What do ya think [Archive] - Audio & Video Forums


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04-16-2005, 05:32 AM
Ever heard of Tommy Castro,Gov't Mule,Magic Slim & the teardrops? Any of them anygood? Blues/Rock style?

04-16-2005, 06:07 AM
Big Gov't Mule fan here. I can't say enough good things about them boys. Warren Haynes is by far the best darn blues rock guitar player out there today. A tireless performer. Your best bet would be to start with the Allen Woody albums (bass player who passed away in 2000).

Dose (my favorite)
Life Before Insanity

Then came a string of tribute albums for Allen.

The Deep End vol 1
The Deep End vol 2
The Deepest End

The latter of which includes an awesome 3 hour DVD. All of these tribute cd's gather together a bunch of different bass players that Allen looked up to and/or respected. All are really, really good I just think you should start with the roots of the band first.

After you've absorbed all that there's a couple of awesome live cd's worth getting.

Live: With A Little Help From Our Friends. 4 cd's of pure blues rock bliss. These guys can play some awesome covers.

Live At The Roseland Ballroom. This may be oop print but worth it if you can find it.

Oh, and then there's the new album, Deja Voodoo. Not bad. Not as hard edged as the Alan Woody albums though. A little more subdued if you will. The music incorporates the addition of keyboards/Hammond organ player which I like. I think Warren is taking the band in a slightly different direction here which is probably a good thing. Can't wait for the next album.


04-16-2005, 10:47 PM
Ever heard of Tommy Castro,Gov't Mule,Magic Slim & the teardrops? Any of them anygood? Blues/Rock style?
Tommy Castro's Essential is, well, essential for any fan of his music. It's very good. I can also vouch for Gov't Mule.

Magic Slim plays the sort of Chicago Blues that Muddy Waters was famous for, so if that's your thing, you'll like it. It's definitely not Blues-Rock though.

If you're looking for Blues-Rock, here are some recommendations:

Joe Bonamassa - A New Day Yesterday, Blues Deluxe,and So It's Like That

The Hoax - Sound Like This

Monti Amundson - Big Monti's Blues, I See Trouble, and The Mean 18. Good luck finding them though.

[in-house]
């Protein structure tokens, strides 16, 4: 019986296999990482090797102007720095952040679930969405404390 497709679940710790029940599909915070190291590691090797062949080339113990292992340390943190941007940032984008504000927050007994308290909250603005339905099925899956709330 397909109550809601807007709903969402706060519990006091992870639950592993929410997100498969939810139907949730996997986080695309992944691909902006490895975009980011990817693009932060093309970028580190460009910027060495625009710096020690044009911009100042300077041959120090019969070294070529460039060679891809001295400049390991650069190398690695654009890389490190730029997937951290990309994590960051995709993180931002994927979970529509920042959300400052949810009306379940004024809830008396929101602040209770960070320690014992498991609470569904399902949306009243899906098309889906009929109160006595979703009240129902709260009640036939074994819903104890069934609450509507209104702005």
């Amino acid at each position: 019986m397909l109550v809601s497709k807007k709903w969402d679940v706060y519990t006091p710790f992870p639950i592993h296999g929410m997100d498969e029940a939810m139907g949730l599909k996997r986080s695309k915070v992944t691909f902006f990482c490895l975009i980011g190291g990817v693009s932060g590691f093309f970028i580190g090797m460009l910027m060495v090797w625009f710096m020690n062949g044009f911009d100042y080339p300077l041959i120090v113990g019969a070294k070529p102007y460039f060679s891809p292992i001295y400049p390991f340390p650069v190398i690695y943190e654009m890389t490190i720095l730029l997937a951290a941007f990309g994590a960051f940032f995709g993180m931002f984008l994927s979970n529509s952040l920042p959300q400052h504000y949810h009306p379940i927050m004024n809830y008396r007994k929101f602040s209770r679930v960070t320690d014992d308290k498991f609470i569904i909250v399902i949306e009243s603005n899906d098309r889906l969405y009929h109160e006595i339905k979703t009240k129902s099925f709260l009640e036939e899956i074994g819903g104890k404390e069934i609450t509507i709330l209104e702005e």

Sonny Landreth - The Promise Land

Ian Moore - Modernday Folklore

Arc Angels - s/t

Storyville - A Piece of Your Soul

Colin James - Bad Habits

Tony Vega Band - Dear Sweet Goodness

Jimmy Thackery - Sinner Street

Studebaker John and the Hawks - Tremoluxe


04-17-2005, 03:53 AM
Gov't Mule is amazing...Warren Haynes is one of the most talented musicians alive, and hardest working too.
You can't go wrong with any of their albums, but my favs are "Life Before Insanity" and "Deja Voodoo".
I'm in the camp that thinks Deja Voodoo is their best to date...a bit different, but considering the number of similar artists out there, it's quite refreshing to see a group treading new grounds.
The DVD's are great.

04-17-2005, 05:46 AM
A guy on another forum was talking about these guys. He was also saying that every blues guitar played is measured by SRV's playing. I disagreed. He also said Jimmy Hendrix did a blues song,machine gun? He said its the talk of the blues players. The blues guitar. song.
I have joe bonamessa and Arc Angles{double trouble} both good. I like the faster,newer blues,SRV,Eric Clapton,Gary Moore{his new cd is real good,power of the blues} Robert Cray. I'm not big on muddy waters,bb king,the older guys.

04-17-2005, 06:20 AM
To tell you the truth, I'd put Warren Haynes up against SRV any day...SRV was a dynamite player, but a rather mediocre song writer. For real blues guitar, you should look at the 3 biggest influences in SRV's style: